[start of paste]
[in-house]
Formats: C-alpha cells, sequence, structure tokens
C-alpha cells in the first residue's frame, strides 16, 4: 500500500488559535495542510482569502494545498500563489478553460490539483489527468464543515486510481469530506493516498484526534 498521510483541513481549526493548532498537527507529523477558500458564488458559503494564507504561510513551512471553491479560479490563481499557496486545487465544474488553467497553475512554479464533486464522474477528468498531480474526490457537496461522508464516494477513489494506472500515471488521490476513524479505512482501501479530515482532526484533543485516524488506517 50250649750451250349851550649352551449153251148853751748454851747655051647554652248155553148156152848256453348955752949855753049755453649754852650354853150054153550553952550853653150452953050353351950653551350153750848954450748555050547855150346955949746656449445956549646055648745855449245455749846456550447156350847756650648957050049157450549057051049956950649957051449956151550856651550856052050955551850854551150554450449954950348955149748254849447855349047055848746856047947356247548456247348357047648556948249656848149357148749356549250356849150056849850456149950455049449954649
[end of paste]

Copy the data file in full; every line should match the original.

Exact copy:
[in-house]
Formats: C-alpha cells, sequence, structure tokens
C-alpha cells in the first residue's frame, strides 16, 4: 500500500488559535495542510482569502494545498500563489478553460490539483489527468464543515486510481469530506493516498484526534 498521510483541513481549526493548532498537527507529523477558500458564488458559503494564507504561510513551512471553491479560479490563481499557496486545487465544474488553467497553475512554479464533486464522474477528468498531480474526490457537496461522508464516494477513489494506472500515471488521490476513524479505512482501501479530515482532526484533543485516524488506517 50250649750451250349851550649352551449153251148853751748454851747655051647554652248155553148156152848256453348955752949855753049755453649754852650354853150054153550553952550853653150452953050353351950653551350153750848954450748555050547855150346955949746656449445956549646055648745855449245455749846456550447156350847756650648957050049157450549057051049956950649957051449956151550856651550856052050955551850854551150554450449954950348955149748254849447855349047055848746856047947356247548456247348357047648556948249656848149357148749356549250356849150056849850456149950455049449954649